How both the economy and culture are driven by the choices we make every day

Richard Denniss talks lawn, lattes and the cult(ure) of consumption in the latest Australian Quarterly Magazine.

“20 years ago most Australians were content to choose between Nescafé or Moccona when they felt like a coffee; today millions of Australians queue to pay $4 for a flat white, a product that didn’t even exist 30 years ago. What has become known as ‘cafe culture’ is now a major determinant of the shape of the Australian economy.”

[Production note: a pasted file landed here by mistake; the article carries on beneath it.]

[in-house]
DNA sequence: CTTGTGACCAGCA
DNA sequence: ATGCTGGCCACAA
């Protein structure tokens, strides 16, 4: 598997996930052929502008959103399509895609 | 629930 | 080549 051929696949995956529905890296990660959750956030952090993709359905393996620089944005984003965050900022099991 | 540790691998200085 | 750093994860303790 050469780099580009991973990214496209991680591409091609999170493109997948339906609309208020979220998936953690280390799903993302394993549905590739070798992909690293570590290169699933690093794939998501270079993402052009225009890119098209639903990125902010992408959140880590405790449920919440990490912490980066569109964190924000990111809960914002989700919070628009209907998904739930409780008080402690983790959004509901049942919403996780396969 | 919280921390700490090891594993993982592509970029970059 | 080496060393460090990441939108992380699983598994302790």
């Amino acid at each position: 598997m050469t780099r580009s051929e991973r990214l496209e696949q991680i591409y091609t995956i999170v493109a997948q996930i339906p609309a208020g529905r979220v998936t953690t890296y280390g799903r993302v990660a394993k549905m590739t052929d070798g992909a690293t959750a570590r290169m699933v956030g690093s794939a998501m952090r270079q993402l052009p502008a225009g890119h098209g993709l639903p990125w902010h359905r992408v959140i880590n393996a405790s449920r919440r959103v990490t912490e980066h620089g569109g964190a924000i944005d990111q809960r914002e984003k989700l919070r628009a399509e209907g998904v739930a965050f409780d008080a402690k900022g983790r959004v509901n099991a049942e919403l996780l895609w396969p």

— Richard Denniss

“Why do we buy things we don’t need with money we don’t have to impress people we don’t know?“

“Just as the ancient Egyptians used their spare economic capacity to build pyramids, and the ancient Chinese built walls, modern consumer capitalism builds mountains of unused appliances, unworn clothes and uneaten food.”

“A significant shift away from consumer spending on imported clothes and new appliances and towards increased consumer spending in cafes and on appliance repair would have a significant shift on the shape of the economy and, most likely, lead to a significant increase in employment.”

an independent think-tank based in Canberra > australia.org.au

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